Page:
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Shima Seiki
Shima Seiki

29th June 2020, Brussels

Europe’s strategy for recovery from COVID-19

© Dreamstime.

According to EURATEX, the voice of the European textiles and clothing industry, the industry is ready to transform the COVID-19 crisis into an opportunity, become more digital, sustainable and agile. Endorsed by the last General Assembly, the renewal will be driven by the ‘strategy for recovery from the COVID-19 era’ together with five flagship initiatives in critical areas. To guide the sector towards its renaissance, the GA re-elected Alberto Paccanelli as President.

“European textiles and clothing companies proved to be essential to managing the pandemic, as a great number converted to or increased the production of PPE. But this strategic role goes beyond the past events, as, without textile materials, no cars, clothes, machines or buildings can be built. The last months highlighted then the necessity for the whole sector and its value chain to undergo a renewal process and enter the future more competitive and greener. The textile industry is ready for this challenge and developed a recovery strategy,” EURATEX said in a press communication today.

“EURATEX’ plan requires considerable resources and a coherent set of measures, both on short term and on a structural basis. While the European Commission and Member States already put in place some quick recovery moves, such as the re-opening of shops and companies and the guarantee of well-functioning markets and supply chains, it is now time to define the long-term vision. Europe should endorse the strategic importance of the European T&A sector, promote the development of an integrated ecosystem with the EU and its neighbouring countries, invest on innovation and skills, and turn circularity into a source of competitiveness. The deployment of these durable measures must be now.”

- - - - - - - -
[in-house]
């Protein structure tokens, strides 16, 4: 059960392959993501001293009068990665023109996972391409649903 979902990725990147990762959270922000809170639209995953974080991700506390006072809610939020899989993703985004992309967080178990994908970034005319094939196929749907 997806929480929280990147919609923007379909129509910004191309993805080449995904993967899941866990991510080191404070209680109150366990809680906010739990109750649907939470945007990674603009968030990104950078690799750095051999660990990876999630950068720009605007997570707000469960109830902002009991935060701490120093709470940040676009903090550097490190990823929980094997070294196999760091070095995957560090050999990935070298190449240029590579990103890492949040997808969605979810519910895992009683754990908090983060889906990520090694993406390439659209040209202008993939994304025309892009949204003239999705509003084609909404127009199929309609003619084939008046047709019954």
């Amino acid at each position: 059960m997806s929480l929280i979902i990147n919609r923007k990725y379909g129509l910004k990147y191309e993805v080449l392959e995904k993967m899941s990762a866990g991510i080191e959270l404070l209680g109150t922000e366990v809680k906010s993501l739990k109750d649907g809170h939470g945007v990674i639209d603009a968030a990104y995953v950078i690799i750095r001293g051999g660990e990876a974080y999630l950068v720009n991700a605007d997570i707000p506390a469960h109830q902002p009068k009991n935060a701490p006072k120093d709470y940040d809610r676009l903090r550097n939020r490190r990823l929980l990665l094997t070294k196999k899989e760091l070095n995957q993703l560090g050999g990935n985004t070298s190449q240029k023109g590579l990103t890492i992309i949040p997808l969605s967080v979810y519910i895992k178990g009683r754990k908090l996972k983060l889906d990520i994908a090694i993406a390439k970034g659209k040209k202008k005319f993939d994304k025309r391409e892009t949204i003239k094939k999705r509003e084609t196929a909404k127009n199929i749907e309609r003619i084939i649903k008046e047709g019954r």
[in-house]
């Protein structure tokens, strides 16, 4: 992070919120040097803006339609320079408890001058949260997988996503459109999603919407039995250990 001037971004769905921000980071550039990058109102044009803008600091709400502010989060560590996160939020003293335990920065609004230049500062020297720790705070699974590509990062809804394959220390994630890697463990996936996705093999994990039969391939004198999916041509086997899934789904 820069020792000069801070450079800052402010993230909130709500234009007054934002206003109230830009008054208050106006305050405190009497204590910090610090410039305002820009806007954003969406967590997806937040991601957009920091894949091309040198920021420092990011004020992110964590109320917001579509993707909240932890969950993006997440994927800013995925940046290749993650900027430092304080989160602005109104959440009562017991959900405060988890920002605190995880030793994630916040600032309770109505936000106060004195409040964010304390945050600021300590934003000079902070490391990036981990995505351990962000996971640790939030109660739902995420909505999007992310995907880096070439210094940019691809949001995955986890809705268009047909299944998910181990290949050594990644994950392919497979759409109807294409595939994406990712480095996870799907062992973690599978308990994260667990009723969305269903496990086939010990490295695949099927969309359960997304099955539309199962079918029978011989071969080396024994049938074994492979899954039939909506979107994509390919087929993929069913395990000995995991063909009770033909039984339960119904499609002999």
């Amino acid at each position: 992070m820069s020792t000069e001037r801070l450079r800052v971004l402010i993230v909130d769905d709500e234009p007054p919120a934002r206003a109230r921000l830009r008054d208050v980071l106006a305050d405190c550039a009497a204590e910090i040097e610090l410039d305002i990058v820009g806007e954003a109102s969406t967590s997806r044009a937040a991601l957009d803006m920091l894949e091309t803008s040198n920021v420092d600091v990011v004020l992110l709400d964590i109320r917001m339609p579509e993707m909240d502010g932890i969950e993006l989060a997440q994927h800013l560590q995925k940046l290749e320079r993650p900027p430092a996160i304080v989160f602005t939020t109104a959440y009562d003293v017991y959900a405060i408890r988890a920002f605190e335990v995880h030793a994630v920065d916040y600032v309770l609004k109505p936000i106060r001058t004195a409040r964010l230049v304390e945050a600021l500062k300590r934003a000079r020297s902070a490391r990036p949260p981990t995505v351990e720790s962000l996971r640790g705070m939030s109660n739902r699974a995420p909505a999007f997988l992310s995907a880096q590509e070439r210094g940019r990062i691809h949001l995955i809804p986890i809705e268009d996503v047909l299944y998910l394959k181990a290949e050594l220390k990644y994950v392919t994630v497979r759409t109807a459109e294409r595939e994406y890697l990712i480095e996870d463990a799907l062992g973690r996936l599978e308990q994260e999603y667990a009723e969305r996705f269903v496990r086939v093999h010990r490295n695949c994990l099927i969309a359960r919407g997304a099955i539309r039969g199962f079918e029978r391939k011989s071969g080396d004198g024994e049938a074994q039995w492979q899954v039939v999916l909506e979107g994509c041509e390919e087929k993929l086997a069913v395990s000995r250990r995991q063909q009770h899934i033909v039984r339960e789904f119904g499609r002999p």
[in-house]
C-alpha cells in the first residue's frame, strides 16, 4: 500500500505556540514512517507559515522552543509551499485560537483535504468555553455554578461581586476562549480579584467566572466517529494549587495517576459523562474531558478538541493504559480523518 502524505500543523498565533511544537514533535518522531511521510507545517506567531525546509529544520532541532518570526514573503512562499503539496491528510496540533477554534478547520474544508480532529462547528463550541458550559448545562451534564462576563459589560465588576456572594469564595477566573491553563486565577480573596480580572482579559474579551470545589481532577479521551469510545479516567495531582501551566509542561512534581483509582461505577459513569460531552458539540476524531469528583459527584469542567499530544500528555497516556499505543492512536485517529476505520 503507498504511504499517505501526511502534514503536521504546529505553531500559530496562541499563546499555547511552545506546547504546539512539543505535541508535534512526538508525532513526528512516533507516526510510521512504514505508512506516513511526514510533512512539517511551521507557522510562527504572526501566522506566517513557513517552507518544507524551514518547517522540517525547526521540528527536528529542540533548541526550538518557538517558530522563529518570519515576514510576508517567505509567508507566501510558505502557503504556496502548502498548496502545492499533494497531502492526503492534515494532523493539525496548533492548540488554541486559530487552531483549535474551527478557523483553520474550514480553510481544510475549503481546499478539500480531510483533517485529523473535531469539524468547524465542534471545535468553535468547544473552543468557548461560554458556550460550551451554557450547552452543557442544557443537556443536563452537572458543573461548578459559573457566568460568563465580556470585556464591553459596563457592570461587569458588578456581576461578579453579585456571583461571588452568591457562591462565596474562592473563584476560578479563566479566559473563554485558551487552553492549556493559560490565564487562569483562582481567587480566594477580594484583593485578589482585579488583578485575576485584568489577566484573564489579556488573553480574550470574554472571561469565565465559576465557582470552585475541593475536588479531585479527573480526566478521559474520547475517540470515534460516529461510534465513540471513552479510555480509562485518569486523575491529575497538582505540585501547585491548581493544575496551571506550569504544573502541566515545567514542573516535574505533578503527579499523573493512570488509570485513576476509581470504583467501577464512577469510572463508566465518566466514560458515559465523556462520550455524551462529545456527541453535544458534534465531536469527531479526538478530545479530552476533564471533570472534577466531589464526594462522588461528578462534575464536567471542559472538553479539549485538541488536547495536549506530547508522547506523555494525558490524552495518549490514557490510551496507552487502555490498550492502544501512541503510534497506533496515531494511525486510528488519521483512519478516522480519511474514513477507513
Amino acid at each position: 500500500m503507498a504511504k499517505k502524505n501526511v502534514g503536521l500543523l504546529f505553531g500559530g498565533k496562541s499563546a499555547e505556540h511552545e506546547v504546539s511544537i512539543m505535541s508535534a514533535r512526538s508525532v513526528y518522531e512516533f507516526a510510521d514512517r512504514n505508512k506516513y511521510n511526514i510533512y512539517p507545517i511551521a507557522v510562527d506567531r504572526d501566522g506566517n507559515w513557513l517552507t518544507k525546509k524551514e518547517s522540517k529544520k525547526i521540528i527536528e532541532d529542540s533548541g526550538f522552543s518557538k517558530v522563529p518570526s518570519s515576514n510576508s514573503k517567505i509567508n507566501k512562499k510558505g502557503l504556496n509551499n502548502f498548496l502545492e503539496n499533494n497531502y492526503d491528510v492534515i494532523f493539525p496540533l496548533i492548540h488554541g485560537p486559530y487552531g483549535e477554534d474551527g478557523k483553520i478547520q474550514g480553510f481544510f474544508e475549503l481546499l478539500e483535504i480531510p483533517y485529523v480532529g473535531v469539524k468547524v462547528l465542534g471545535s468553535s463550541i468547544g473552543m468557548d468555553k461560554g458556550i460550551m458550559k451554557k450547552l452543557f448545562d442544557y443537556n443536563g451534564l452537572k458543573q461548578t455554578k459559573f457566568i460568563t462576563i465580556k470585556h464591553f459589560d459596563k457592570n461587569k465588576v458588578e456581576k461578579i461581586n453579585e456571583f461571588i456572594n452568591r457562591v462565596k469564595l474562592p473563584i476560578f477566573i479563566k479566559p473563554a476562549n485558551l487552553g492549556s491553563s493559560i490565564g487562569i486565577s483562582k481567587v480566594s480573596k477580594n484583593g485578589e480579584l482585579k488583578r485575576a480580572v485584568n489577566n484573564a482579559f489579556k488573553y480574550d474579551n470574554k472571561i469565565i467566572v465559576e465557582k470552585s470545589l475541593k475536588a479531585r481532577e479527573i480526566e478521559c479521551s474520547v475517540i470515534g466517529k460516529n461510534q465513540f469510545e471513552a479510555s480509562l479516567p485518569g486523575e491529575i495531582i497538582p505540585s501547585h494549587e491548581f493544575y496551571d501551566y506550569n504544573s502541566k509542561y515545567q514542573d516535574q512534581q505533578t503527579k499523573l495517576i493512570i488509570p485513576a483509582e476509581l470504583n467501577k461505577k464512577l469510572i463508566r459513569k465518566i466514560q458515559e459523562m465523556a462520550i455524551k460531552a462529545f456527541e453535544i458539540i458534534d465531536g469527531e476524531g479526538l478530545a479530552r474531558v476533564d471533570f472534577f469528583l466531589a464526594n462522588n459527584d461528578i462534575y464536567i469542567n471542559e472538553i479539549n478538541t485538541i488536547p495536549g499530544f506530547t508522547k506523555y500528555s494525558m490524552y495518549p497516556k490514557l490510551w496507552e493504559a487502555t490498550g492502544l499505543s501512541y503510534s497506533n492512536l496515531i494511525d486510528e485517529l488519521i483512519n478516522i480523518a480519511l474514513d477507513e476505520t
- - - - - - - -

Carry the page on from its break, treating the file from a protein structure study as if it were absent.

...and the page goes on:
To make the strategy tangible and concrete, EURATEX has accordingly, developed five flagship initiatives:

·      The impact of this type of crisis can be avoided by organising guaranteed supplies and building resilient value chains in Europe for critical PPE and other textile products

·      The textile and clothing workforce is growing older, as 35% of it is over 50 years old. SMEs should upskill their existing workforce to meet a rapidly transforming industry and attract well-qualified young workers and professionals

·      We should invest in innovative and sustainable textiles through dedicated Public Private Partnership (PPP) at EU level. These PPP will pool and accelerate research, innovation, pilot testing and demonstration in critical areas, like digital manufacturing and supply chains

·      EURATEX wants to establish 5 recycling hubs in Europe near textile and apparel districts and therefore make raw materials by collecting, sorting, processing and recycling post-production and post-consumption textile wastes

·      Goods blocked by national authorities at the borders should not happen in the future. It is fundamental to ensure free and fair trade for our companies. A first step should be to promote the Pan Euro Med as an integrated ecosystem, and exploit market opportunities resulting from other EU FTAs

“This crisis showed the importance of our industry and now, more than ever, it’s essential to develop the competitiveness of the European ecosystem. The ‘EU Next Generation’ package can play an important role and support the textile and clothing industry in its renaissance,” said Alberto Paccanelli, EURATEX President.

www.euratex.eu

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